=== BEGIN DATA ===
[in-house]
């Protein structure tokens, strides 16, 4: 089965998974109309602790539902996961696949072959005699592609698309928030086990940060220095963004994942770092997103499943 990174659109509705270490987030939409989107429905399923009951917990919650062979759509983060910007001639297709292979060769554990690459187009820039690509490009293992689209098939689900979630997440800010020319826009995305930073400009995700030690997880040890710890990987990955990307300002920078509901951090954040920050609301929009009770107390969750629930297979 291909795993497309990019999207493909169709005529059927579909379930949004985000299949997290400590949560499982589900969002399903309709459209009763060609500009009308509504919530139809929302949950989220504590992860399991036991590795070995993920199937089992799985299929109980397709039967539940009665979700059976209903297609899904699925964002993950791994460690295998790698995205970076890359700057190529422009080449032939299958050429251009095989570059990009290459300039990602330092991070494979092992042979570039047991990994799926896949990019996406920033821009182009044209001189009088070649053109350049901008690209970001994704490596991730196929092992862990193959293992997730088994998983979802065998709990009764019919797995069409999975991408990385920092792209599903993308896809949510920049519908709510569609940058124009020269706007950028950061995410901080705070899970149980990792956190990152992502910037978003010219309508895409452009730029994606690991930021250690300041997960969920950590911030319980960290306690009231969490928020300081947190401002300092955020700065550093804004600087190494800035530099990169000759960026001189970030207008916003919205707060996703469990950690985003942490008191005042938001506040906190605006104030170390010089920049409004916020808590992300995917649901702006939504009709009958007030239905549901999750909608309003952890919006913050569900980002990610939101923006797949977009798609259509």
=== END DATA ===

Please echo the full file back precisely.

[in-house]
């Protein structure tokens, strides 16, 4: 089965998974109309602790539902996961696949072959005699592609698309928030086990940060220095963004994942770092997103499943 990174659109509705270490987030939409989107429905399923009951917990919650062979759509983060910007001639297709292979060769554990690459187009820039690509490009293992689209098939689900979630997440800010020319826009995305930073400009995700030690997880040890710890990987990955990307300002920078509901951090954040920050609301929009009770107390969750629930297979 291909795993497309990019999207493909169709005529059927579909379930949004985000299949997290400590949560499982589900969002399903309709459209009763060609500009009308509504919530139809929302949950989220504590992860399991036991590795070995993920199937089992799985299929109980397709039967539940009665979700059976209903297609899904699925964002993950791994460690295998790698995205970076890359700057190529422009080449032939299958050429251009095989570059990009290459300039990602330092991070494979092992042979570039047991990994799926896949990019996406920033821009182009044209001189009088070649053109350049901008690209970001994704490596991730196929092992862990193959293992997730088994998983979802065998709990009764019919797995069409999975991408990385920092792209599903993308896809949510920049519908709510569609940058124009020269706007950028950061995410901080705070899970149980990792956190990152992502910037978003010219309508895409452009730029994606690991930021250690300041997960969920950590911030319980960290306690009231969490928020300081947190401002300092955020700065550093804004600087190494800035530099990169000759960026001189970030207008916003919205707060996703469990950690985003942490008191005042938001506040906190605006104030170390010089920049409004916020808590992300995917649901702006939504009709009958007030239905549901999750909608309003952890919006913050569900980002990610939101923006797949977009798609259509």